Explore the key psychological concepts that financial advisors should understand to make you a well-rounded and impactful advisor.
Understanding the psychology of money is just as crucial as grasping complex investment strategies and market trends. Human behavior often plays a pivotal role in financial decisions, sometimes defying logic and rationality.
Financial advisors should be able to identify and talk about the unsound beliefs that can drive a person to make poor financial decisions. This blog post explores the key psychological concepts that financial advisors should understand.
Money is Emotional
We’re all wired differently. And when we hear the word money, we all have unique thoughts and emotions too. 61% of people named money a “very or somewhat significant” source of stress. “It’s understated to say that financial health affects mental and physical health and vice versa, ” said Dr. Carolyn McClanahan, founder & director of Financial Planning at Life Partners Inc. Clients may be motivated by fear, greed, envy or a desire to feel secure. It’s essential to understand your clients’ emotional relationship with money so that you can help steer clients toward more balanced and logical choices.
Money is Relative
What one person considers a lot of money; another person may consider a small amount. What’s important is not how much your clients have but how they feel about it. If they’re constantly worried about money, they’ll never be satisfied.
Money is a Tool
Money is a tool that can be used to achieve goals, not an end in itself. In a study published in the Journal of Financial Planning, individuals who leveraged a behavior-modified approach that removed emotion from their investing saw upwards of 23% higher returns over ten years. It’s important to help your clients understand that money is a means to an end, not the end itself. If they focus on accumulating money to earn money, they’ll never be satisfied.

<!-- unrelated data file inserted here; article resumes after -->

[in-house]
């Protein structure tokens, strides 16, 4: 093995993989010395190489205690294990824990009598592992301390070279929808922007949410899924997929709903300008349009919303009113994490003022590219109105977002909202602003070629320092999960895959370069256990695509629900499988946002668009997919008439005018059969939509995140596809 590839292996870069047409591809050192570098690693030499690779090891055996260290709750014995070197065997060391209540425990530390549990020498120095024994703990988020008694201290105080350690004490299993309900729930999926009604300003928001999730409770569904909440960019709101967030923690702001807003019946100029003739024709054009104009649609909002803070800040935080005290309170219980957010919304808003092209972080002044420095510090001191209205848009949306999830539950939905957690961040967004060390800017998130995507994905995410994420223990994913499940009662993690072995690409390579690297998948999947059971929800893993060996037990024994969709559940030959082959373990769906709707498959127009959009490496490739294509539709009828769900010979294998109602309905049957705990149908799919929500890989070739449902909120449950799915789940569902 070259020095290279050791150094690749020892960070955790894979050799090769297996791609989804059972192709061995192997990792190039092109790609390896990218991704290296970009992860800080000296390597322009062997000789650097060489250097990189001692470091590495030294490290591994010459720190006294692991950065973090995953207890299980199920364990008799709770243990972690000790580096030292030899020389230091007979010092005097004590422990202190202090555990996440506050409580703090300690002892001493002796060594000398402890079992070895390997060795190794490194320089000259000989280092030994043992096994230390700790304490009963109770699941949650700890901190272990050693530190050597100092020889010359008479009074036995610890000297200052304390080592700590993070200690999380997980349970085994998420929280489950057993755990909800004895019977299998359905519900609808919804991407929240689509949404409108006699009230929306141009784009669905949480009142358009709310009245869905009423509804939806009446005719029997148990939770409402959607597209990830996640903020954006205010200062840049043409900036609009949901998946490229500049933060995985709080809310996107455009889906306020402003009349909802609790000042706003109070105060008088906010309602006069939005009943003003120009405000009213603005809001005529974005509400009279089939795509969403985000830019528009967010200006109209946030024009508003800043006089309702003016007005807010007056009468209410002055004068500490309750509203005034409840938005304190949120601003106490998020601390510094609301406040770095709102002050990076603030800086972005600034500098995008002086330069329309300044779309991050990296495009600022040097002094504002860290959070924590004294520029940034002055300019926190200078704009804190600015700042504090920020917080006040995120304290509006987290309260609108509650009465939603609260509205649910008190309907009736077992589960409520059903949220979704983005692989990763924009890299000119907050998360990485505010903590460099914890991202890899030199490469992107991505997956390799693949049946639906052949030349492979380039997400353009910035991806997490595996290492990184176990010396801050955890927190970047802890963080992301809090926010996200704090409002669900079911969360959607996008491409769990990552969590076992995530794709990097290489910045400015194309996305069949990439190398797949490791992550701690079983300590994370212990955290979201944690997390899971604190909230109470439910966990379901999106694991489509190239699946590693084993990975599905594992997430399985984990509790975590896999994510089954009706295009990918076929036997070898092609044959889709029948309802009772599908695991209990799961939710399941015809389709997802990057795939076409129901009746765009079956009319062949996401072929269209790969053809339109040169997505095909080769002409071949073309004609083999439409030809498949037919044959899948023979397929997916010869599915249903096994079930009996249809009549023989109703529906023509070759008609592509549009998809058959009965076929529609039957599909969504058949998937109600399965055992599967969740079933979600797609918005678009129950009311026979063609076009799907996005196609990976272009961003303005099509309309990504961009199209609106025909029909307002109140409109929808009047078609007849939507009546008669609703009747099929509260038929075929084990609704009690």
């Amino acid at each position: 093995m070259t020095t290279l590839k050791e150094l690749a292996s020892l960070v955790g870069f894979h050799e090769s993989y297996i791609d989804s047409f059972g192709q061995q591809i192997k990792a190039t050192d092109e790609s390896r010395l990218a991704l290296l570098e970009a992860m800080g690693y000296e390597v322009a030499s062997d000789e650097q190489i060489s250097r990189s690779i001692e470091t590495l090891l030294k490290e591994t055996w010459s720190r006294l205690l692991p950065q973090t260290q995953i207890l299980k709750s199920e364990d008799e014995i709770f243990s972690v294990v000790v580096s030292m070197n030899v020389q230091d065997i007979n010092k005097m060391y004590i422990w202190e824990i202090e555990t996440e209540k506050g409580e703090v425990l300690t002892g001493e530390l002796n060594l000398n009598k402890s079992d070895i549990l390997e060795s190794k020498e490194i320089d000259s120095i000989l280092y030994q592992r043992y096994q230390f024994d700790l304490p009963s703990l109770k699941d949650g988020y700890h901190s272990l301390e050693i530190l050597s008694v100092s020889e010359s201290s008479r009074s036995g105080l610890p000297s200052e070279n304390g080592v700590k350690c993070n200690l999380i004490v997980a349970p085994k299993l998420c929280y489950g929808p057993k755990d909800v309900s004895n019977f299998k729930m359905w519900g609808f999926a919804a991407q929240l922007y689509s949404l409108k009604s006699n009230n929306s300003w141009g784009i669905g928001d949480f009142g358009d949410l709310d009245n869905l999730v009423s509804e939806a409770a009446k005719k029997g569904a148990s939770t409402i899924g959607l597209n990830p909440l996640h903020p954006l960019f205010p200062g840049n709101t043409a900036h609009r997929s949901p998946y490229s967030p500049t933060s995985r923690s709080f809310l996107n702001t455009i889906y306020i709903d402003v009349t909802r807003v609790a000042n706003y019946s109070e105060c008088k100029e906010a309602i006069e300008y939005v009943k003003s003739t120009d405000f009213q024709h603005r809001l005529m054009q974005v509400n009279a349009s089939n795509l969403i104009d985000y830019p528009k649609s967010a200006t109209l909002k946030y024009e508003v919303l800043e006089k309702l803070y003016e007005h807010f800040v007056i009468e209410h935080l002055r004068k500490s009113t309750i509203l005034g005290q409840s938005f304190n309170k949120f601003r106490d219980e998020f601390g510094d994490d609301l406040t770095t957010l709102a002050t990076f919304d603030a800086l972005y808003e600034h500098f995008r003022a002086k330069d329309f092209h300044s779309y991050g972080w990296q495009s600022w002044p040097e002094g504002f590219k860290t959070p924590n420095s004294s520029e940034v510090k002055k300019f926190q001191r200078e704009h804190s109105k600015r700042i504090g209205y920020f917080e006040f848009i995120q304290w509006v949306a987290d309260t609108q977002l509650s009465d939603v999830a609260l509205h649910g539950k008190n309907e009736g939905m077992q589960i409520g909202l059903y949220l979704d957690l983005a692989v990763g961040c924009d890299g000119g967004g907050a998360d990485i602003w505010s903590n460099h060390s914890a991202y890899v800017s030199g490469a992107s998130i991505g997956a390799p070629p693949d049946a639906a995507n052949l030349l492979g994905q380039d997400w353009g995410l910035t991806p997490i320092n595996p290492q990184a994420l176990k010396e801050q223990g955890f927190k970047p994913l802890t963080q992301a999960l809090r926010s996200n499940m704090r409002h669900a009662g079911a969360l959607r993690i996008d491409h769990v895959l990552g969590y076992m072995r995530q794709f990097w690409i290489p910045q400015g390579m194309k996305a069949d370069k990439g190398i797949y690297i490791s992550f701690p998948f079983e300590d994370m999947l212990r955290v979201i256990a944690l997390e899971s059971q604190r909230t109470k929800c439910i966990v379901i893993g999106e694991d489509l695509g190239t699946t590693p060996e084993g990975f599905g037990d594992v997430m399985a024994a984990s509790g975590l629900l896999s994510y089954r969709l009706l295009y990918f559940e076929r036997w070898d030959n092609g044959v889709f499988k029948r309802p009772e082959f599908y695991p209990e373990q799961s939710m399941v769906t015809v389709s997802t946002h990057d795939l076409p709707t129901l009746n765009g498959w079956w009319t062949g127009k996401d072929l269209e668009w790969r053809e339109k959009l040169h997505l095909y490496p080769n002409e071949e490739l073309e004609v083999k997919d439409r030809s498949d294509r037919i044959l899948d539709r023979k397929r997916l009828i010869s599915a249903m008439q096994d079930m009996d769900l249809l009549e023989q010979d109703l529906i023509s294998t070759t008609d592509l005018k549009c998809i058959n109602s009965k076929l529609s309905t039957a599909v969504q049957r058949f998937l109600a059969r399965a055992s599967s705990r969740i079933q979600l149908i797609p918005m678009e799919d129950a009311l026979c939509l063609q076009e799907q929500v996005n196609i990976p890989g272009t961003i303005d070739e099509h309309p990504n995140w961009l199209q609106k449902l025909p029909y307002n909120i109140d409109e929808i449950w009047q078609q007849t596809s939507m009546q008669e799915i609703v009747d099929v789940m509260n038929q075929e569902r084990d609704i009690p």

People tend to rely too heavily on the first piece of information they receive when making a decision. This cognitive bias can impact financial decisions when clients anchor their expectations to a specific figure or value, even if it’s not the most accurate or relevant. For example, if a client tells you they want to retire with $1 million in savings, you must know that this number may anchor their thinking. You should help them adjust their expectations based on their financial situation and goals.
Loss aversion, the tendency to fear losses more than appreciating gains, can significantly impact investment decisions. This can lead to clients making negligible financial decisions, such as selling stocks at a loss to avoid future losses. Recognizing and addressing these biases can help you encourage clients to make decisions based on objective analysis rather than emotional attachment.
Humans are inherently social beings, and this extends to financial decision-making. People often follow the crowd, even when it’s not in their best interest. During market frenzies, clients might feel compelled to join in speculative investments because "everyone else is doing it." Helping clients resist the pressure of the herd and emphasizing independent research is essential for making sound financial decisions.
Delay Discounting and Long-Term Planning
The concept of delay discounting explains why individuals often prioritize immediate rewards over larger, delayed benefits. This behavior can hinder clients from adequately saving for retirement or other long-term goals. Your role is to emphasize the importance of delayed gratification and the long-term benefits of disciplined financial planning.
The Bottom Line
The psychology of money is a vast and captivating subject that profoundly impacts our financial lives. Many financial advisors now incorporate the insights gained from behavioral finance in working with their clients. Balancing financial expertise with understanding human behavior will make you a more well-rounded and impactful financial advisor.
Interested in learning more about the intersection of emotions, finance and human behavior? Tune in to episode 16 of FAST Podcast with the Founder of the Financial Dignity® Movement and Coach — Christine Luken.